Meet Kip, dad blogger supreme and all round lovely bloke. In his debut post for our Kiddicare blog he writes – frankly! – about four things he never ever thought he’d do. And admit to.
1. Golden showers
Not enjoyable and definitely not in the way you think. If you have an issue with bodily fluids then don’t have a baby. Adopt them from five onwards. I never thought I’d be okay with being, pee-ed and sicked on. Little G was quite a sickly child and seemed to spend most of her first few years with one kind of bug or another. Having a little boy also brought a new set of challenges; let’s call them ‘fountains’. If G ever pee-ed during a nappy change you’d end up with a little puddle. When it happened with J, you never really knew where it was going to hit: the wall, the curtains, your face… but, as annoying as it is, you don’t generally mind – it’s not their fault and it can be hilarious, which leads on to…
2. The human poop-a-scoop
One day whilst changing J’s nappy, a “Mr Whippy special” was ordered by the little man which completely caught me off-guard. In a moment of panic, I stuck my hand under his bum to catch it and stop it from going all over the changing mat. I was stood there, holding a poo for no logical reason other than my panic forced me to protect the plastic, wipe-able surface.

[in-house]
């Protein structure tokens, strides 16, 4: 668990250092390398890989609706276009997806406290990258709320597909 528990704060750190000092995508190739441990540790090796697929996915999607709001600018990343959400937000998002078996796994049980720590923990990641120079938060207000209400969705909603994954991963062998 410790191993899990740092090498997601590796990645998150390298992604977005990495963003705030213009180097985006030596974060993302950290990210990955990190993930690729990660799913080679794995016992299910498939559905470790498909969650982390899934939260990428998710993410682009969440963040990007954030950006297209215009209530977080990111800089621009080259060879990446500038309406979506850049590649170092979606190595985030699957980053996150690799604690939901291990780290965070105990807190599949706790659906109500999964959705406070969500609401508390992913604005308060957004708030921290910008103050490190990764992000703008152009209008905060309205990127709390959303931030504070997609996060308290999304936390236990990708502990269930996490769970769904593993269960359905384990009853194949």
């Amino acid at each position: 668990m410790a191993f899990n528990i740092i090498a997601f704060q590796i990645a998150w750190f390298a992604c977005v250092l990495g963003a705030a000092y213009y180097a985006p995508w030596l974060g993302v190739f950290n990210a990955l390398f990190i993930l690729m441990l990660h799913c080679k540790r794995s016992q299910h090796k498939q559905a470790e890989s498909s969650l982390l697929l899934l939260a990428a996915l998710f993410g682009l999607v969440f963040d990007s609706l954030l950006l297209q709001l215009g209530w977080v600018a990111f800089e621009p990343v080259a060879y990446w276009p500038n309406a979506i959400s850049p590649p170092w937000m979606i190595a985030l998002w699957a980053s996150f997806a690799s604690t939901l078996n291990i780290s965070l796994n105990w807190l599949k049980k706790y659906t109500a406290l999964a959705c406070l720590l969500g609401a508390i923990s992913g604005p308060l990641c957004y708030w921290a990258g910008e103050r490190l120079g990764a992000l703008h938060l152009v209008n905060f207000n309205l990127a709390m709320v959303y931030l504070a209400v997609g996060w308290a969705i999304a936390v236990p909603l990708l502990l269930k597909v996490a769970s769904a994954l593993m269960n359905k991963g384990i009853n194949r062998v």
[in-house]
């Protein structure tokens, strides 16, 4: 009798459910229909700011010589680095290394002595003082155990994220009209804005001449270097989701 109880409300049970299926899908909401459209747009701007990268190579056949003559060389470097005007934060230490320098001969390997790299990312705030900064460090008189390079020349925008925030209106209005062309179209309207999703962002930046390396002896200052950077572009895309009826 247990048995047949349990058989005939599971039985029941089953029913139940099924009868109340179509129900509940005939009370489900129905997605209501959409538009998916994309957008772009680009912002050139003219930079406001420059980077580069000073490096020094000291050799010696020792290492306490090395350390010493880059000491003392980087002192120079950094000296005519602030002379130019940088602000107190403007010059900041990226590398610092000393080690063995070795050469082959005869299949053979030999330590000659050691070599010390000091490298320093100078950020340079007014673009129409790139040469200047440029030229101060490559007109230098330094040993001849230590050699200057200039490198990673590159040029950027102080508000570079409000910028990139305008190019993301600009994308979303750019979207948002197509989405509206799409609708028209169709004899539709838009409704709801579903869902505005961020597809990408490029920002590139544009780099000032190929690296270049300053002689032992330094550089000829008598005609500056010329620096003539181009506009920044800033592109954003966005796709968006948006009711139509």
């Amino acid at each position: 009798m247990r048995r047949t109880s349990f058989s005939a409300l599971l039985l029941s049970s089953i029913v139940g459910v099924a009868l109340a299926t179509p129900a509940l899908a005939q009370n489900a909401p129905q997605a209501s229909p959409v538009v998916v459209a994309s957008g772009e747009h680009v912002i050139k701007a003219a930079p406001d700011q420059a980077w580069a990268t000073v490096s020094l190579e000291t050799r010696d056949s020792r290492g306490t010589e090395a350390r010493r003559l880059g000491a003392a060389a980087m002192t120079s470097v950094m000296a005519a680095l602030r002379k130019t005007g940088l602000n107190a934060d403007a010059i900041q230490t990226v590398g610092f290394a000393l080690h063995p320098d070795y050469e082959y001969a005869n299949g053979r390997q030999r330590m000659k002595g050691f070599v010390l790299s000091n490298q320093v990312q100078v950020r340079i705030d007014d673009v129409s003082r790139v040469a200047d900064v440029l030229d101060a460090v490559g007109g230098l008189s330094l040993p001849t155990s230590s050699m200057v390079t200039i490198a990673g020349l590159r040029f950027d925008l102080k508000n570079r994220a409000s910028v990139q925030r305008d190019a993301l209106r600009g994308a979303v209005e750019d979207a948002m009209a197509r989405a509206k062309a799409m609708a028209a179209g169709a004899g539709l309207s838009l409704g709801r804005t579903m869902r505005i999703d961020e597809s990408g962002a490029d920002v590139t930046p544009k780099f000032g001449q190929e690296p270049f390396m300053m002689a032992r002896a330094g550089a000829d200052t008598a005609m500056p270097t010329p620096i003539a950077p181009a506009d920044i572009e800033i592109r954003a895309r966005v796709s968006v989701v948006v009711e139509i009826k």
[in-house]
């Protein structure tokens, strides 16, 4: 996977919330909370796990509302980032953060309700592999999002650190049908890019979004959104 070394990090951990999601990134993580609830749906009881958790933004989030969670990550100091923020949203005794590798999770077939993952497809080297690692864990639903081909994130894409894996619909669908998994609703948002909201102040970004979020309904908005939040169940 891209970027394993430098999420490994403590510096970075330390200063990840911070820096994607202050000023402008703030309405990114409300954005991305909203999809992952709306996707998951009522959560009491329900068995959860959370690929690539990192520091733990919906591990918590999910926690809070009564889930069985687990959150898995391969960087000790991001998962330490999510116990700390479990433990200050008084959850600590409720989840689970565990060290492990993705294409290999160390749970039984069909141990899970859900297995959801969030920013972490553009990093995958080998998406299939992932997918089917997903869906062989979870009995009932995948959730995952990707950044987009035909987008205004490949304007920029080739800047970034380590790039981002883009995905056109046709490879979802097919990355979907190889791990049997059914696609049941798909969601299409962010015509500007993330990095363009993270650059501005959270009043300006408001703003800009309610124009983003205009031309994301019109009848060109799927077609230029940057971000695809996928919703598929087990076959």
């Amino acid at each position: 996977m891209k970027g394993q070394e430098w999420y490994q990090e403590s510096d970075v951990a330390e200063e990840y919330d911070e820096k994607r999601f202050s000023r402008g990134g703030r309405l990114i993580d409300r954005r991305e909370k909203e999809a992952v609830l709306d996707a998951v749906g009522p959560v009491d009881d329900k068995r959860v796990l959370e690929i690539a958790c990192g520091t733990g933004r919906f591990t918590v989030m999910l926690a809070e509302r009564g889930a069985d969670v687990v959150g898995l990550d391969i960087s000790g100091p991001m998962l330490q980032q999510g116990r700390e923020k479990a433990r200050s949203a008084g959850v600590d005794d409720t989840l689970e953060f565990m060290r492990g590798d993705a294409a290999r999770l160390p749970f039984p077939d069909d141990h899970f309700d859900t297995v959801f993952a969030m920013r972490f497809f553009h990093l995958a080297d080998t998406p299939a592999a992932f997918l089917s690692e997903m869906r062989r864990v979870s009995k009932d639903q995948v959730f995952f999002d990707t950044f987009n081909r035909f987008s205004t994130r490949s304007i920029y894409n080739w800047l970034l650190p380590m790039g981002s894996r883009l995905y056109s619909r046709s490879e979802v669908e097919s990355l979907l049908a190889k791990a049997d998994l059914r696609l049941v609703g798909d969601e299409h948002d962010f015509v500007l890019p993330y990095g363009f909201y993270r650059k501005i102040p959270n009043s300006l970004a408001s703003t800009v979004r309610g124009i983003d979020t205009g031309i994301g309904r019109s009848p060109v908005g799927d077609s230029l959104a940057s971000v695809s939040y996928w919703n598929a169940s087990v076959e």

3. Punching a nurse in the face
OK, I didn’t punch a nurse in the face, but I wanted to with my parenting instinct. A few hours after G was born they needed to take a small amount of blood from her. I dutifully carried her to a room where there was a nurse waiting. The nurse laid her down and pricked her foot to collect a tiny bit of blood. Poor little G woke up and screamed, piercing my heart. I could feel my fist clench as a surge of anger ran through me. I wanted to punch the nurse in the face. I couldn’t believe it, I’d *never* wanted to punch ANYONE in the face, least of all a nurse. My parental instinct to love and protect my daughter were there already, even after a few hours, but I never thought I’d want to punch a nurse.
4. Become a speaking clock
“It’s 9pm – go to sleep!”; “G, it’s 8am, get a move on or you’ll be late for school!”; “You have to be back by 6pm – sharp – or there’ll be trouble!” and so on. This sense of time keeping is a parenting thing as you want your child well-rested, on time and safe. I never expected to worry as much as I do now. G is getting to an age where she wants to ‘play out’ or walk around town on her own. I don’t want to stop her, I did it at the same age, but honestly, the aching heart palpitations I have every second she’s out of my sight are insane. I’m constantly checking the clock to see how long she’s got left before she’s due home and don’t feel right until she’s back. So basically, I’ve turned into a Dad; that’s right, with a capital D.
Should this be the final point of my post? Turning into something I never thought would happen when G was born when I was just 22? *Gulp*